PIE slices asbestos; schools cut it close

Posted 7/12/20

Asbestos removal is next on the list for the Bradley County Schools PIE Center renovation. Established inside the former American Uniform factory, located at 2181 Parker St. N.E., the presence …

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PIE slices asbestos; schools cut it close

Asbestos removal is next on the list for the Bradley County Schools PIE Center renovation. 
Established inside the former American Uniform factory, located at 2181 Parker St. N.E., the presence of asbestos in the decades-old facility came as no surprise to Project Manager Corbett Drew, who gave an update on the Partnerships in Industry and Education (PIE) Center during the Board of Education meeting on Thursday. 
Located in the future STEM School portion of the PIE Center, 22,000 square-feet of linoleum and 8,500 square-feet of tile must be removed, and a pre-bid has already seen the responses of seven contractors, Drew said. 
He said the removal of asbestos will require an abatement of around $50,000. Drew noted the board has allotted $100,000 for abatements on the project. 
Once the asbestos is cleared, a third-party company will inspect the project and provide a letter of clearance for construction to move forward. Drew said the Tennessee Department of Education will not allow the building to be occupied as a school without a letter of clearance deeming it environmentally safe. 
Drew said he has requested two bids from contractors, one indicating the cost of the project and an alternate bid projecting the cost of having it removed by July 31.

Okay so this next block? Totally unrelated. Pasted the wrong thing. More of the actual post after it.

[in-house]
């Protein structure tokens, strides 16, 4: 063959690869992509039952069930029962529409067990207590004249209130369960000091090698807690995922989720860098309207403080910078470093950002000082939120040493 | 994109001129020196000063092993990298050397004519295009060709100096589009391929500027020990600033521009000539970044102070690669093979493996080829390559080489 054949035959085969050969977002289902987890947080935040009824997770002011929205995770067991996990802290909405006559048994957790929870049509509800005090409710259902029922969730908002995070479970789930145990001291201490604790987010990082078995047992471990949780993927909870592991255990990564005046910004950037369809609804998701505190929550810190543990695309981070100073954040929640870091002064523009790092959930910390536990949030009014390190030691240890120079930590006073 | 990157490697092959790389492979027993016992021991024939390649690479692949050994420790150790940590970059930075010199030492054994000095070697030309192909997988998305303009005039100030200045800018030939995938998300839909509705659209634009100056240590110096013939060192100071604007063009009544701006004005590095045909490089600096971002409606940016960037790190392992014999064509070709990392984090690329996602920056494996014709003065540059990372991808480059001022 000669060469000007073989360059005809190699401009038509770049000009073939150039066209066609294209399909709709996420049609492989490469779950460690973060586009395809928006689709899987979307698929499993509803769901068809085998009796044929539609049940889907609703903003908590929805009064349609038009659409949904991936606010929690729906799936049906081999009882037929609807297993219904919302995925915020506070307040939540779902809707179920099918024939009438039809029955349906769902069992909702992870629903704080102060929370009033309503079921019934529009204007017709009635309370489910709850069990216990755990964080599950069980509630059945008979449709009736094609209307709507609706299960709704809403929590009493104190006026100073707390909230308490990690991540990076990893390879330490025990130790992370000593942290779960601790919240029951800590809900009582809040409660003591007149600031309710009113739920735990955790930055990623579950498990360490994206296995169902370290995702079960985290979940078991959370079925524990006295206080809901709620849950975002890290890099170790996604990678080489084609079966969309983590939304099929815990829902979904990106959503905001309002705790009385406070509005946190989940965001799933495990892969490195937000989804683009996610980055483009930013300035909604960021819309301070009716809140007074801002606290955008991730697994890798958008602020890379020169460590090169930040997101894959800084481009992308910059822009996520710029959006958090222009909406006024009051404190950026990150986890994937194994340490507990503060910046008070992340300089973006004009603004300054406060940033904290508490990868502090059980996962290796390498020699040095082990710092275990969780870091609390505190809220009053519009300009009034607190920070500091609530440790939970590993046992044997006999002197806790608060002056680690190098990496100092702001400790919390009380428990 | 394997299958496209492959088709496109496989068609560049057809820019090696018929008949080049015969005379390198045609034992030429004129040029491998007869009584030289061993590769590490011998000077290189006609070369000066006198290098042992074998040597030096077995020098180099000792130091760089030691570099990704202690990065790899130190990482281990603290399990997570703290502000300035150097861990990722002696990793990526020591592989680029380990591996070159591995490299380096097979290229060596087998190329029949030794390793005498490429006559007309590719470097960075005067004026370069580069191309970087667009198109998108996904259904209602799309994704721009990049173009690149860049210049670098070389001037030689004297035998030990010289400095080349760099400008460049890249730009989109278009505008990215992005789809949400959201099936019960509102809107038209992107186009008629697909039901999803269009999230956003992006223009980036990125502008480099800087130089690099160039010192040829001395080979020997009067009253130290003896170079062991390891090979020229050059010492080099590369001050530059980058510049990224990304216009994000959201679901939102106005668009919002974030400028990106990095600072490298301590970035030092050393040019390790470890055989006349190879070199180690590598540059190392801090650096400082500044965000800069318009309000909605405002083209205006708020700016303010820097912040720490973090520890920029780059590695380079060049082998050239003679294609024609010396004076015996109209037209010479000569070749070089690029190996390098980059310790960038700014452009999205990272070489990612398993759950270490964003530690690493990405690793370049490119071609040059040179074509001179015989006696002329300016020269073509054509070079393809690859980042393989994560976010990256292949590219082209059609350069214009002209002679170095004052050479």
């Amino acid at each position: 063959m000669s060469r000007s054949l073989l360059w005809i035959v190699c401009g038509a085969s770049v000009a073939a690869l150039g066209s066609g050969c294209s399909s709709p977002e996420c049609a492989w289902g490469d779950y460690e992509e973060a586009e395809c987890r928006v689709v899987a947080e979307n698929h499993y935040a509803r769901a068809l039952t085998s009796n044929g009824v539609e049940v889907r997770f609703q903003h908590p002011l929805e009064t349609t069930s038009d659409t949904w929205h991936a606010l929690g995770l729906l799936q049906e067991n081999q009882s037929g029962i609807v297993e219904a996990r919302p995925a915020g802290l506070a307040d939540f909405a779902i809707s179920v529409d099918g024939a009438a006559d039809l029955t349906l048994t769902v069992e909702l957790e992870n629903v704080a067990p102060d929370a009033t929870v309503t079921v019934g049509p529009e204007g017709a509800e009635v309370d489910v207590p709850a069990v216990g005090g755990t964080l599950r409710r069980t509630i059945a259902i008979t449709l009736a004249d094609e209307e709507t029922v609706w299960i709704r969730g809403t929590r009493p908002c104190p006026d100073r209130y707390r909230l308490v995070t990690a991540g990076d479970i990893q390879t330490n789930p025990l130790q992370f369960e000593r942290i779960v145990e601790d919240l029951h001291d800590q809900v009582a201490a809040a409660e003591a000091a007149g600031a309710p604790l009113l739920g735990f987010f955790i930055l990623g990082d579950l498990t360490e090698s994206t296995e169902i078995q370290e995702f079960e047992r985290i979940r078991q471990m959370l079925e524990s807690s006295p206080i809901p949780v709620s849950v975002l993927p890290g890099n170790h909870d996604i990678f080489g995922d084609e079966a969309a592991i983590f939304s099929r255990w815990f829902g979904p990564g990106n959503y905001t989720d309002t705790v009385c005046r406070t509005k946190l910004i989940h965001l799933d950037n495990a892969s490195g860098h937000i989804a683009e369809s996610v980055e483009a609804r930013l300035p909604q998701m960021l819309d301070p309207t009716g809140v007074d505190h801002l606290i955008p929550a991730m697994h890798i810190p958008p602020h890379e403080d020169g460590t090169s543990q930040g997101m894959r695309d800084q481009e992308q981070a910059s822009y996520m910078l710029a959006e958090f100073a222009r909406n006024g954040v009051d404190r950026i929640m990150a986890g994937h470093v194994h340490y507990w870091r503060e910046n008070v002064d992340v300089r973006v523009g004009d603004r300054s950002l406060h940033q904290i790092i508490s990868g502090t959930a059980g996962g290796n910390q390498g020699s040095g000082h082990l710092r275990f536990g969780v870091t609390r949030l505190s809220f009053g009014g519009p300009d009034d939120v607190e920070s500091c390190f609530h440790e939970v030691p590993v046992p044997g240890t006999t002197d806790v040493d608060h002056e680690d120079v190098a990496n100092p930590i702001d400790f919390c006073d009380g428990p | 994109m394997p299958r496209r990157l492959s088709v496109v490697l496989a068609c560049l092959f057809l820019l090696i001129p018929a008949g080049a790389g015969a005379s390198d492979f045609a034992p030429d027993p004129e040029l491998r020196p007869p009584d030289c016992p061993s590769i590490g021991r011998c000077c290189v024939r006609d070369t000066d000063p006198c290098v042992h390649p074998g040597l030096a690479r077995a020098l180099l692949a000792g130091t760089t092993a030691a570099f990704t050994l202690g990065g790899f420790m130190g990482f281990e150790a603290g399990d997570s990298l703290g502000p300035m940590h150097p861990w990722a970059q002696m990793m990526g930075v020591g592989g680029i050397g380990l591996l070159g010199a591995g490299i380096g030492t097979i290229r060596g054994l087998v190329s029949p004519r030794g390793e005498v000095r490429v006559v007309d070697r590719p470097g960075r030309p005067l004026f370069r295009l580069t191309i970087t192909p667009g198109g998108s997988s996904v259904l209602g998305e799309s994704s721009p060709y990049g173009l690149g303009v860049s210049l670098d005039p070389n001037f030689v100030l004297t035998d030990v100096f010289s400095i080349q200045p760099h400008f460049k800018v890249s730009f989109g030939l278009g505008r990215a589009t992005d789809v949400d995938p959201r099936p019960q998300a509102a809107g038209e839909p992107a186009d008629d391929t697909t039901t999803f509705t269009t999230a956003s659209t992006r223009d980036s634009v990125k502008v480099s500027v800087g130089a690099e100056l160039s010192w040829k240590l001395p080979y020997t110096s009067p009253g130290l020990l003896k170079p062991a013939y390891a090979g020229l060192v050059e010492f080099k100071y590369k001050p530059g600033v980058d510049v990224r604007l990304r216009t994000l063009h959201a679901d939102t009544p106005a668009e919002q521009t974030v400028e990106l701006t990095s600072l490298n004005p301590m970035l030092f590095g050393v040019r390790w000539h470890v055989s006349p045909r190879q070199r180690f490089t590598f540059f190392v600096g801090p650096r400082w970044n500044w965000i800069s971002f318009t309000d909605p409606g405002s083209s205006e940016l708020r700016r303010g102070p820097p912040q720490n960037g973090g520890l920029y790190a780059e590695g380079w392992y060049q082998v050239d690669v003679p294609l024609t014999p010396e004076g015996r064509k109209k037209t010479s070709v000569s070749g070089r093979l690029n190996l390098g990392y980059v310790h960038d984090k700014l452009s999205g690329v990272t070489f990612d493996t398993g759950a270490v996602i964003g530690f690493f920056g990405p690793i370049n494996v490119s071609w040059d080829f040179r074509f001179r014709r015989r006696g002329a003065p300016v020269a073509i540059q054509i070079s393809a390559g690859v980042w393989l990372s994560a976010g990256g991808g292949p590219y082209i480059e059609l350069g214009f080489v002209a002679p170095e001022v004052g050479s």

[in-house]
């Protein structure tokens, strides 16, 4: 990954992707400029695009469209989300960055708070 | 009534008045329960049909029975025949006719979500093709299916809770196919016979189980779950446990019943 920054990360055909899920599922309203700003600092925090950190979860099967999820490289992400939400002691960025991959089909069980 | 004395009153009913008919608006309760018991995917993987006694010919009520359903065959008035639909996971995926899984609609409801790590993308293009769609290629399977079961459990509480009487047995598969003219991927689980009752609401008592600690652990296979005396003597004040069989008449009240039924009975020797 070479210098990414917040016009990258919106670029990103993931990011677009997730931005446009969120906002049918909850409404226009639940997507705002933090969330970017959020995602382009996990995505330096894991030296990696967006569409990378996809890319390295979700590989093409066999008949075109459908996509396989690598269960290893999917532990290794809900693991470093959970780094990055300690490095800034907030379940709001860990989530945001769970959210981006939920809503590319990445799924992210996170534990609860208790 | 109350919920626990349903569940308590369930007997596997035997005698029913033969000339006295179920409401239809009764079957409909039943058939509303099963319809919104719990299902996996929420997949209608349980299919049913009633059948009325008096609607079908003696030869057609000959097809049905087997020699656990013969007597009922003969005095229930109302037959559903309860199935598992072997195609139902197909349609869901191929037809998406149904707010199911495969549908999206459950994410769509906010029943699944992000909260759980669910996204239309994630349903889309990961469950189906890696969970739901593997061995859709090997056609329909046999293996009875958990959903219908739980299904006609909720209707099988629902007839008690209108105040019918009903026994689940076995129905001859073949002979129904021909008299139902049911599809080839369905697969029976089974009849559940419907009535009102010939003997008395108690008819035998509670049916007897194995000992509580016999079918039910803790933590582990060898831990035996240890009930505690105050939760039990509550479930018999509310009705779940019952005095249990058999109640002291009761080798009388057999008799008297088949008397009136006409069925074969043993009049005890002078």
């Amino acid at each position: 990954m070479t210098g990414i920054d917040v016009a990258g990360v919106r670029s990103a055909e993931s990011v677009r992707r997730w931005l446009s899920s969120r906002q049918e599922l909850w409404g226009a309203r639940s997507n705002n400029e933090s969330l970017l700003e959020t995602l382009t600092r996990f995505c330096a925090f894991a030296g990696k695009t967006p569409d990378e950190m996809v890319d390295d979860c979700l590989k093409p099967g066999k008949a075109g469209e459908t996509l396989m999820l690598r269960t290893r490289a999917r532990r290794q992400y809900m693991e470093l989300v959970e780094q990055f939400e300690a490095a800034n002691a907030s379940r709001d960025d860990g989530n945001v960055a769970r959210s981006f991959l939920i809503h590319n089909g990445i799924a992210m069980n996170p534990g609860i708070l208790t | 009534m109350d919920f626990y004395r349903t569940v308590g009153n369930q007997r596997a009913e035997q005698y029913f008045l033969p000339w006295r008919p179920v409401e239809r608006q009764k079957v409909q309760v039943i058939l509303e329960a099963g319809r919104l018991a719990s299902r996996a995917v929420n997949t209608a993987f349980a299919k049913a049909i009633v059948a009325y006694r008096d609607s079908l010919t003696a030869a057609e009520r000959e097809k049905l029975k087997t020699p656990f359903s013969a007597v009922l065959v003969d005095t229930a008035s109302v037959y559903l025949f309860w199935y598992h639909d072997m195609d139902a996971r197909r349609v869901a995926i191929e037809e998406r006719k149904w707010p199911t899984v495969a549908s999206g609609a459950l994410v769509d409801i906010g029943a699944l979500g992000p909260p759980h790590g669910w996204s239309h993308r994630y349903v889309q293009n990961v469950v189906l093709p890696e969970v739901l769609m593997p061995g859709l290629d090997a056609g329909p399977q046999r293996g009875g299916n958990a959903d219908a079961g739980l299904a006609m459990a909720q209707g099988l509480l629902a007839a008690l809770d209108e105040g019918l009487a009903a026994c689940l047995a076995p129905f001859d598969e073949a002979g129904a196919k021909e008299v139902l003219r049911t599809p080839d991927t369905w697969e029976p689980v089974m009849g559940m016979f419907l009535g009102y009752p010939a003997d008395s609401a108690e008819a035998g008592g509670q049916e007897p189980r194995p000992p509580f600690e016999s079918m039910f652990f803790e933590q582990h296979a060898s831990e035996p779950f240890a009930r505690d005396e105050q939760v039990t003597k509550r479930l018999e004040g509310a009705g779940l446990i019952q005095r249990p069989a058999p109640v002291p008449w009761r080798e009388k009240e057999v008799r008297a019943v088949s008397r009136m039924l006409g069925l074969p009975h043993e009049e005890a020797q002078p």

He said he’s willing to negotiate paying a “premium” to have the asbestos out by the end of the month, but said if the cost is too high they will consider other options. 
Drew and the board ultimately want the asbestos out by the scheduled groundbreaking ceremony on Tuesday, Aug. 4. 
During the last board meeting, Aug. 4 was determined as the long-awaited groundbreaking ceremony for the PIE Center. Cash announced invitations would go out soon, limiting guests at the in-person ceremony to 50 while also live-streaming the event. 
On the paperwork side, Drew said progress at the PIE Center is about to pick up. 
Drew told the board “the wheels are about to start turning” at the future CTE school. He said construction paperwork has been completed a week ahead of schedule, allowing the team another full week to review the documents for “quality control.” 
Drew said a head contractor has been on-site at the PIE Center and made suggestions for alternate materials that could capture the district up to $350,000 in savings, so long as the changes are up to code with the city. 
Drew said similar conversations will be had once sub-contractors are brought on in August. 
Bradley County Schools may have to “make some concessions” in order for the Black Fox and North Lee Elementary School projects to finish on time, according to Director of Schools Dr. Linda Cash. 
Crews at the two elementary schools broke ground in February to build four new classrooms, two new bathrooms and additional storage space to the expanding elementary schools. The project at North Lee has been met with little to no hurdles, but the addition at Black Fox was interrupted by heavy rain in February that has made it difficult to catch up since. 
“Between weather delays and site issues at Black Fox, we’re pushing to get it done,” Cash said during the recent Board of Education meeting.
While North Lee Elementary School’s new classrooms are due to finish on time, the coronavirus pandemic has interrupted supply chains and made it difficult for the district to obtain materials needed for the project. Despite this, Cash said bathroom fixtures, lights and finishing selections are to be installed in the next two weeks. 
Cash said once North Lee is completed, crews can add to the labor force at Black Fox to push the project forward. 
“We may have to make some concessions to just get it to occupancy while crews keep working,” Cash told the board. 
Board Chairman Troy Weathers inquired on the contingency budget, and Finance Director Susan Wilcutt said they were “close to $100,000” and are expected to remain under budget, but architect fees may change that. 
The district is pushing to have the project finished by the first day of school on Aug. 5. 


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